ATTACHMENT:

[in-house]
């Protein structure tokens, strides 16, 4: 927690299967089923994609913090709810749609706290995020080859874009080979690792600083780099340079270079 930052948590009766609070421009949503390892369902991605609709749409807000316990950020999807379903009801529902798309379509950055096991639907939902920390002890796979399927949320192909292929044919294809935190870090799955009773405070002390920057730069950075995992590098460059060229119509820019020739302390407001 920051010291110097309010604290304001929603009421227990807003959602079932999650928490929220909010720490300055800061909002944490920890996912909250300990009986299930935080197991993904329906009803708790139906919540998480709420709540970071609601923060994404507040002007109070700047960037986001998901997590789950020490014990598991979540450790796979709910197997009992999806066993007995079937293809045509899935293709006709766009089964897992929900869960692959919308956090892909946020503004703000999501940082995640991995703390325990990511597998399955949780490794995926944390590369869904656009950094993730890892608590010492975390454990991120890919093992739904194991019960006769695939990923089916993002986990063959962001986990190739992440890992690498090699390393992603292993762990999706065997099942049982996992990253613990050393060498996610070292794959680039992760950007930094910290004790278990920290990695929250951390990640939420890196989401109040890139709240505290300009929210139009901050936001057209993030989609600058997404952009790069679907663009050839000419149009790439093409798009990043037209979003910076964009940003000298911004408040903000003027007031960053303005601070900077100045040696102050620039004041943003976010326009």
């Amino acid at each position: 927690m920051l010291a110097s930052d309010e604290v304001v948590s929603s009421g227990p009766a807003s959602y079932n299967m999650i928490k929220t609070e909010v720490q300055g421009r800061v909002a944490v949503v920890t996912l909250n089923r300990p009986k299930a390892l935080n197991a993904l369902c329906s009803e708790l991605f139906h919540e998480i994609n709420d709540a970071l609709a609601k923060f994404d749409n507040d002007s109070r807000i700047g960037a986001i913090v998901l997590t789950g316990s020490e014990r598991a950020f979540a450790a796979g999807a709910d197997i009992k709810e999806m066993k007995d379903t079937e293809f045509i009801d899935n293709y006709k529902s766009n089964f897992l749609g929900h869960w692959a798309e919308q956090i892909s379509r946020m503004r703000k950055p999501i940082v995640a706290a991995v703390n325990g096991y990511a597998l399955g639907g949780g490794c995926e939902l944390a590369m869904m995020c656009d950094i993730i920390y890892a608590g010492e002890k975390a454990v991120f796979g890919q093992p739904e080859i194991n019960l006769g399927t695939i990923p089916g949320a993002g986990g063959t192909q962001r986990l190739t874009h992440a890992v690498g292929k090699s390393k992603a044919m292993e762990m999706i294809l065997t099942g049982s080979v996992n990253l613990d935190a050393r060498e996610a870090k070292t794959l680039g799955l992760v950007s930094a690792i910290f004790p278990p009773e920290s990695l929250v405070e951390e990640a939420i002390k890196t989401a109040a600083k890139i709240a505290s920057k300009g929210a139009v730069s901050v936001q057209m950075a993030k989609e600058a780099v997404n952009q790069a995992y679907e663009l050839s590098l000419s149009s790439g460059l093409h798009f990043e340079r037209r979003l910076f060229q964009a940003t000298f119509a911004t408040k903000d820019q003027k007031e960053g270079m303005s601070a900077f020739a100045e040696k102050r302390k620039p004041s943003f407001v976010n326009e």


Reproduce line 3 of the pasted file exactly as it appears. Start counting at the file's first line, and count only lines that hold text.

């Amino acid at each position: 927690m920051l010291a110097s930052d309010e604290v304001v948590s929603s009421g227990p009766a807003s959602y079932n299967m999650i928490k929220t609070e909010v720490q300055g421009r800061v909002a944490v949503v920890t996912l909250n089923r300990p009986k299930a390892l935080n197991a993904l369902c329906s009803e708790l991605f139906h919540e998480i994609n709420d709540a970071l609709a609601k923060f994404d749409n507040d002007s109070r807000i700047g960037a986001i913090v998901l997590t789950g316990s020490e014990r598991a950020f979540a450790a796979g999807a709910d197997i009992k709810e999806m066993k007995d379903t079937e293809f045509i009801d899935n293709y006709k529902s766009n089964f897992l749609g929900h869960w692959a798309e919308q956090i892909s379509r946020m503004r703000k950055p999501i940082v995640a706290a991995v703390n325990g096991y990511a597998l399955g639907g949780g490794c995926e939902l944390a590369m869904m995020c656009d950094i993730i920390y890892a608590g010492e002890k975390a454990v991120f796979g890919q093992p739904e080859i194991n019960l006769g399927t695939i990923p089916g949320a993002g986990g063959t192909q962001r986990l190739t874009h992440a890992v690498g292929k090699s390393k992603a044919m292993e762990m999706i294809l065997t099942g049982s080979v996992n990253l613990d935190a050393r060498e996610a870090k070292t794959l680039g799955l992760v950007s930094a690792i910290f004790p278990p009773e920290s990695l929250v405070e951390e990640a939420i002390k890196t989401a109040a600083k890139i709240a505290s920057k300009g929210a139009v730069s901050v936001q057209m950075a993030k989609e600058a780099v997404n952009q790069a995992y679907e663009l050839s590098l000419s149009s790439g460059l093409h798009f990043e340079r037209r979003l910076f060229q964009a940003t000298f119509a911004t408040k903000d820019q003027k007031e960053g270079m303005s601070a900077f020739a100045e040696k102050r302390k620039p004041s943003f407001v976010n326009e």